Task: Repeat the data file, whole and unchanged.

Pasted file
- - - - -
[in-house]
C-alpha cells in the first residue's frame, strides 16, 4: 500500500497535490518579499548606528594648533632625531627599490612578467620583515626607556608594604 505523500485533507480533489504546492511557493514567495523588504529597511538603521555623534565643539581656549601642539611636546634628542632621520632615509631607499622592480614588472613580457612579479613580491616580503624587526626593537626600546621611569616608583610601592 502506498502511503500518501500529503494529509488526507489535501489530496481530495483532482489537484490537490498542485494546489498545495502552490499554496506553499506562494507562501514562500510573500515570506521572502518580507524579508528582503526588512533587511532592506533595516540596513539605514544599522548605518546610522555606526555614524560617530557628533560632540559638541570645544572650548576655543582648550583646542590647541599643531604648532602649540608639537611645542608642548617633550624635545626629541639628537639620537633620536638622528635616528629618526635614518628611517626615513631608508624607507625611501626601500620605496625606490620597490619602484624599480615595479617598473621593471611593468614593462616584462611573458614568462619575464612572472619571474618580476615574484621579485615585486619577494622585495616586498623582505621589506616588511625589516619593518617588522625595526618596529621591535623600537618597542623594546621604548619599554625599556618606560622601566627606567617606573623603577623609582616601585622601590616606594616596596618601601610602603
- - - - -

[in-house]
C-alpha cells in the first residue's frame, strides 16, 4: 500500500497535490518579499548606528594648533632625531627599490612578467620583515626607556608594604 505523500485533507480533489504546492511557493514567495523588504529597511538603521555623534565643539581656549601642539611636546634628542632621520632615509631607499622592480614588472613580457612579479613580491616580503624587526626593537626600546621611569616608583610601592 502506498502511503500518501500529503494529509488526507489535501489530496481530495483532482489537484490537490498542485494546489498545495502552490499554496506553499506562494507562501514562500510573500515570506521572502518580507524579508528582503526588512533587511532592506533595516540596513539605514544599522548605518546610522555606526555614524560617530557628533560632540559638541570645544572650548576655543582648550583646542590647541599643531604648532602649540608639537611645542608642548617633550624635545626629541639628537639620537633620536638622528635616528629618526635614518628611517626615513631608508624607507625611501626601500620605496625606490620597490619602484624599480615595479617598473621593471611593468614593462616584462611573458614568462619575464612572472619571474618580476615574484621579485615585486619577494622585495616586498623582505621589506616588511625589516619593518617588522625595526618596529621591535623600537618597542623594546621604548619599554625599556618606560622601566627606567617606573623603577623609582616601585622601590616606594616596596618601601610602603